Sorry, Doll: World's Biggest Barbie Store Closes

a Barbie with hair in disarray - BarbieIn China, we know one blonde who isn't having more fun. Barbie, the quintessential American doll, packed her perfectly accessorized bags after her Shanghai flagship store closed. It was the world's second Barbie store, but it dwarfed the scale of the first, established in Buenos Aires.

The 35,000 square-foot, six-story Mattel merchandising mecca in Shanghai lasted two years, with profits apparently as wobbly as Raggedy Ann's legs. The store was intended to be the centerpiece of Barbie's excursion into Chinese retail, opening on her 50th birthday. It even had a spa and cafe so Mom could drop a few yuan on herself.You had to admire the symmetry, too. As WalletPop pointed out after the store's debut, China produced most of the 100 million Barbie Dolls sold each year, so she might as well have a special place to call home where she's actually born. She made it already as the American dream, a hinged piece of plastic with unrealistic proportions who became the must-have girl toy for more than a half-century.

No such luck in Shanghai. The store had to lower its reported sales expectations three times, according to Bloomberg, not a good sign in a nation where sales climbed an average of 18% in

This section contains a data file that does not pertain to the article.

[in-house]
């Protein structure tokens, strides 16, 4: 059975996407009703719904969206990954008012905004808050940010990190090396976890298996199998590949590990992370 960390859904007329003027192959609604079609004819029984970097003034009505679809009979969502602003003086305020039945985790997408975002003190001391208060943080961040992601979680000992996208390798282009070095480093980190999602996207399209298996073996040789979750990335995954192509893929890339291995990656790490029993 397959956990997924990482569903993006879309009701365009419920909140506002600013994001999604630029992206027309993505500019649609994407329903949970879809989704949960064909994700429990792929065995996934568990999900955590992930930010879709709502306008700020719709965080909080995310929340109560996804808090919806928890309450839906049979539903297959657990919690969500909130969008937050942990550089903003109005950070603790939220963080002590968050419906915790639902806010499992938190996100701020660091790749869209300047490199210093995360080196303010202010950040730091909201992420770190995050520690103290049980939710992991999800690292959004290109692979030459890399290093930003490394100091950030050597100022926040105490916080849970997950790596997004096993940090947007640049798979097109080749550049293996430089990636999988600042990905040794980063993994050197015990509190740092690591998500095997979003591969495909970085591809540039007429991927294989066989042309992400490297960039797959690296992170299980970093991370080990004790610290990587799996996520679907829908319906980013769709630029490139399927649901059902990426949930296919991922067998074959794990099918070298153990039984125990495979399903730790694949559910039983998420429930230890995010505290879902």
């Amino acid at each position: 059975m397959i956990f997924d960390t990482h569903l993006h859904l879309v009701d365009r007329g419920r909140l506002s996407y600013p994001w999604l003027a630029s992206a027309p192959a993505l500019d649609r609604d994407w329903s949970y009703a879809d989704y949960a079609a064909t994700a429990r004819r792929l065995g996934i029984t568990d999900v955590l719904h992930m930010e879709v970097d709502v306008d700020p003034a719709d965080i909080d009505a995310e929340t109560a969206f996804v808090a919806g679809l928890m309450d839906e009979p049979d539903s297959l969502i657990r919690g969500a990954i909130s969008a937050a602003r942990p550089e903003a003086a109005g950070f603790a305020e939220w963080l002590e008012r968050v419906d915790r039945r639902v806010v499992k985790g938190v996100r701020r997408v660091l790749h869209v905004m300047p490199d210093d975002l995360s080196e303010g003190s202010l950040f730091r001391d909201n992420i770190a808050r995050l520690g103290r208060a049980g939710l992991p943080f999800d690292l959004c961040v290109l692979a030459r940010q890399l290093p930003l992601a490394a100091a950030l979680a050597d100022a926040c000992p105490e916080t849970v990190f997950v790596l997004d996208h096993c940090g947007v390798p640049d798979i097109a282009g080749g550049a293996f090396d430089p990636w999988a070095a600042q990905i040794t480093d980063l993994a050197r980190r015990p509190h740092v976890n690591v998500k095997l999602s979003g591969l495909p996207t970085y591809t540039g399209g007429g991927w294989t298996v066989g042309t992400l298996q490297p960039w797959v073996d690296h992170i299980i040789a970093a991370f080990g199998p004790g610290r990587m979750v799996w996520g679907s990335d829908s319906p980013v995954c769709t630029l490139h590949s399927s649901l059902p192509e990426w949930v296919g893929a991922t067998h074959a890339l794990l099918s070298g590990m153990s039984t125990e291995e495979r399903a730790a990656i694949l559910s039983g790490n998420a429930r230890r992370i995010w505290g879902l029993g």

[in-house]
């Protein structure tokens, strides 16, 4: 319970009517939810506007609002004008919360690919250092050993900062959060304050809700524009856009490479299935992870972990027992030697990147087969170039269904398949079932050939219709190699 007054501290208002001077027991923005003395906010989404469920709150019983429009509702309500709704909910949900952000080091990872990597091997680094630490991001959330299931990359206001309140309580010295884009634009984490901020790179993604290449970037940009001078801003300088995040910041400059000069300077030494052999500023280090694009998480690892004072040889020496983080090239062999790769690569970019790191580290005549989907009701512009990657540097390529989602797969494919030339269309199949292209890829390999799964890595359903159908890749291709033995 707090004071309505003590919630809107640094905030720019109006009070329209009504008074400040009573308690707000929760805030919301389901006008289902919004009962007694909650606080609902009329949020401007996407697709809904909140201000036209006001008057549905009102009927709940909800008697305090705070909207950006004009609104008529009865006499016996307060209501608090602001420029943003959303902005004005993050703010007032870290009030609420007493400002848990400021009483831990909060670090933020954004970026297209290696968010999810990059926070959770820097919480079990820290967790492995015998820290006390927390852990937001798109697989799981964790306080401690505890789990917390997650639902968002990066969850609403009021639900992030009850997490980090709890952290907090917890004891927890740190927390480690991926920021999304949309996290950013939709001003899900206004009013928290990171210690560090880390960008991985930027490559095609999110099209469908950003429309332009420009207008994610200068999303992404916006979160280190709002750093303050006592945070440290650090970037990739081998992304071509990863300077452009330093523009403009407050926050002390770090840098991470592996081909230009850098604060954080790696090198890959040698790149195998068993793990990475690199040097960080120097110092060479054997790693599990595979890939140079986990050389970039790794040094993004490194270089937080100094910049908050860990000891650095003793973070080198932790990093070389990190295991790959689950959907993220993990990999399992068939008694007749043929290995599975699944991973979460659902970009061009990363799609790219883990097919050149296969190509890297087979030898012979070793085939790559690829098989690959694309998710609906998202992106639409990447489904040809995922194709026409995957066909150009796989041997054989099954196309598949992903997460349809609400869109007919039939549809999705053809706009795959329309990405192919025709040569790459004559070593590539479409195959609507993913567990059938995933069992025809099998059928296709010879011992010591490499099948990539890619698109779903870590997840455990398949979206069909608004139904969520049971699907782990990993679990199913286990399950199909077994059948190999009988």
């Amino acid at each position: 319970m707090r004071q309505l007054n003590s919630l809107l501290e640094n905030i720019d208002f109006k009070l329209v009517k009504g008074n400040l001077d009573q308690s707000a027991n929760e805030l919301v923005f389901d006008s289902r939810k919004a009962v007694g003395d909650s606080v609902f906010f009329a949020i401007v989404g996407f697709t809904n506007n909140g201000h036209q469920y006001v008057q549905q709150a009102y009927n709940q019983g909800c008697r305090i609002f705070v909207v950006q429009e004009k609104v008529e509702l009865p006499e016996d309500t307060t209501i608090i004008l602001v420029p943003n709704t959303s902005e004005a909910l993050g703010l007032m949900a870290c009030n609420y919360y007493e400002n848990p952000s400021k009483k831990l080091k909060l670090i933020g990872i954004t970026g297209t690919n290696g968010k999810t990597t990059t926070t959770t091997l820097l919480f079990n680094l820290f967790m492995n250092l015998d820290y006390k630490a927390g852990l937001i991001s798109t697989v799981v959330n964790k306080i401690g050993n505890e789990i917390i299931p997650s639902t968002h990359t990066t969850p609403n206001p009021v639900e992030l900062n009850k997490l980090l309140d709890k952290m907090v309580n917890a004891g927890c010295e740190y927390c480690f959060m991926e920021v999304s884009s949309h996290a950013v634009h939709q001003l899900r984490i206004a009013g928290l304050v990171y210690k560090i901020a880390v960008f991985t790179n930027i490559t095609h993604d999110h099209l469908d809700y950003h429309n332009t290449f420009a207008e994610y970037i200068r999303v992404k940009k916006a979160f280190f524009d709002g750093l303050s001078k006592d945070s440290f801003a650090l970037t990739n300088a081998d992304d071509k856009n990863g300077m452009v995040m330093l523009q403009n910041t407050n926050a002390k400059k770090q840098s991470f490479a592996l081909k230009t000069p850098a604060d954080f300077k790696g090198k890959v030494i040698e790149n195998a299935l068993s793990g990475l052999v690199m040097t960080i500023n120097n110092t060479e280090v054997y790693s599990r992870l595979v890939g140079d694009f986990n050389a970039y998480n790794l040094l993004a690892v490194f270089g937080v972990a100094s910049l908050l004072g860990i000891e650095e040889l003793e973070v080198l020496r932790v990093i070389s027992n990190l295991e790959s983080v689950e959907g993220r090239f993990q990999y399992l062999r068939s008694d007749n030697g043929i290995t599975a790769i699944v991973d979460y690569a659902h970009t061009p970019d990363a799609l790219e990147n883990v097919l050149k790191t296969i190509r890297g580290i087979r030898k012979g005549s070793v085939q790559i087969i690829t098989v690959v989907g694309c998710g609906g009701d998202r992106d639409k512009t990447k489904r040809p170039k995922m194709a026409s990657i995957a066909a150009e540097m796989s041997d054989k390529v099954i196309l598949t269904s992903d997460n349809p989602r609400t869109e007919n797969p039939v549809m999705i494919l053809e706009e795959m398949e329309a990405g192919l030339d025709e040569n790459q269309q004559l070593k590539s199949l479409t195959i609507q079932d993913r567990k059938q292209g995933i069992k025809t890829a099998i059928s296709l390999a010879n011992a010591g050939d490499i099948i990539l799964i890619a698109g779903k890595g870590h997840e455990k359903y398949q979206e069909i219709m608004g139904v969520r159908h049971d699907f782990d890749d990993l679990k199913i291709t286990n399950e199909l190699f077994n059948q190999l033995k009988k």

2010. Barbie lovers stateside probably have nothing to worry about. The Barbie revenues here appear solid, according to reports.

Mattel said in a release that it would continue to market in China, and Barbie herself, dressed in a strapless cocktail number, chirps in English on the store's website, "I have gone on a tour of China!"

But she won't be seen by the fashionable set at the palatial Barbie boutique in Shanghai's Huaihai Road shopping district anymore. Local parents, the AP remarked, are more likely to spend disposable income on lessons rather than dolls.

Unfettered optimism accompanied the store's opening not so many moons ago. A business professor at a Shanghai university said in the WalletPop story, "Mattel is thinking to rebuild the brand image here as a dream, a paradise not only for little girls but for their mothers, too."

One less engagement will leave Barbie with more time to spend at another paradise, perhaps her Malibu Dream House.
Read Full Story

From Our Partners